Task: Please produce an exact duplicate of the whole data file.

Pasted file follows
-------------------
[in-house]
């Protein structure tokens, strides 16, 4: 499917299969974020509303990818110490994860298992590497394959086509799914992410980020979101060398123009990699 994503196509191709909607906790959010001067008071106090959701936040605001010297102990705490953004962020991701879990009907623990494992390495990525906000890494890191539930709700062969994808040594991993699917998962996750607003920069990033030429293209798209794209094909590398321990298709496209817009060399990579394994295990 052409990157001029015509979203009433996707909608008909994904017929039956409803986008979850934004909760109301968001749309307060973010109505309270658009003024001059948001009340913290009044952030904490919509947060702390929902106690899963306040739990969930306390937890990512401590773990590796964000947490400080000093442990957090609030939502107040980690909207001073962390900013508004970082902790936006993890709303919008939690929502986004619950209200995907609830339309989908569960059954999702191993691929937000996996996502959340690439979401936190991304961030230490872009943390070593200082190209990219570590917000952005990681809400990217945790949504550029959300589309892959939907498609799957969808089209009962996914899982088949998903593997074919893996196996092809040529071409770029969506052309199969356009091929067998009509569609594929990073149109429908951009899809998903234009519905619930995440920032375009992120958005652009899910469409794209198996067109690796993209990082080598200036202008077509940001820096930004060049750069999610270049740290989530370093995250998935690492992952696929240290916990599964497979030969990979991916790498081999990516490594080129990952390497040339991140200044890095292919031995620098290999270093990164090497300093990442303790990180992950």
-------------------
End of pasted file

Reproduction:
[in-house]
């Protein structure tokens, strides 16, 4: 499917299969974020509303990818110490994860298992590497394959086509799914992410980020979101060398123009990699 994503196509191709909607906790959010001067008071106090959701936040605001010297102990705490953004962020991701879990009907623990494992390495990525906000890494890191539930709700062969994808040594991993699917998962996750607003920069990033030429293209798209794209094909590398321990298709496209817009060399990579394994295990 052409990157001029015509979203009433996707909608008909994904017929039956409803986008979850934004909760109301968001749309307060973010109505309270658009003024001059948001009340913290009044952030904490919509947060702390929902106690899963306040739990969930306390937890990512401590773990590796964000947490400080000093442990957090609030939502107040980690909207001073962390900013508004970082902790936006993890709303919008939690929502986004619950209200995907609830339309989908569960059954999702191993691929937000996996996502959340690439979401936190991304961030230490872009943390070593200082190209990219570590917000952005990681809400990217945790949504550029959300589309892959939907498609799957969808089209009962996914899982088949998903593997074919893996196996092809040529071409770029969506052309199969356009091929067998009509569609594929990073149109429908951009899809998903234009519905619930995440920032375009992120958005652009899910469409794209198996067109690796993209990082080598200036202008077509940001820096930004060049750069999610270049740290989530370093995250998935690492992952696929240290916990599964497979030969990979991916790498081999990516490594080129990952390497040339991140200044890095292919031995620098290999270093990164090497300093990442303790990180992950």